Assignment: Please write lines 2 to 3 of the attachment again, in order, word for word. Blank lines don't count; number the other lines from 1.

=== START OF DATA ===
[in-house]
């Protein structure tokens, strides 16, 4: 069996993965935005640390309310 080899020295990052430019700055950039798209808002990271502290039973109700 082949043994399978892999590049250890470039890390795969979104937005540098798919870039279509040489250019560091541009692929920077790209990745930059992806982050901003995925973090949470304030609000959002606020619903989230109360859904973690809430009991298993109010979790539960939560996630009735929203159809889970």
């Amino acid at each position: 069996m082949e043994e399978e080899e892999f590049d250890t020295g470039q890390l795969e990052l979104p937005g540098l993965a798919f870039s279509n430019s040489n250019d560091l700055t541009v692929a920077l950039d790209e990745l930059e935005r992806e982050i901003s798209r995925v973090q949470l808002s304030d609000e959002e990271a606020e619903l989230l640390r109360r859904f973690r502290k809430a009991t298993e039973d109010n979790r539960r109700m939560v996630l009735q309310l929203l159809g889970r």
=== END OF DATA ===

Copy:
């Protein structure tokens, strides 16, 4: 069996993965935005640390309310 080899020295990052430019700055950039798209808002990271502290039973109700 082949043994399978892999590049250890470039890390795969979104937005540098798919870039279509040489250019560091541009692929920077790209990745930059992806982050901003995925973090949470304030609000959002606020619903989230109360859904973690809430009991298993109010979790539960939560996630009735929203159809889970």
């Amino acid at each position: 069996m082949e043994e399978e080899e892999f590049d250890t020295g470039q890390l795969e990052l979104p937005g540098l993965a798919f870039s279509n430019s040489n250019d560091l700055t541009v692929a920077l950039d790209e990745l930059e935005r992806e982050i901003s798209r995925v973090q949470l808002s304030d609000e959002e990271a606020e619903l989230l640390r109360r859904f973690r502290k809430a009991t298993e039973d109010n979790r539960r109700m939560v996630l009735q309310l929203l159809g889970r």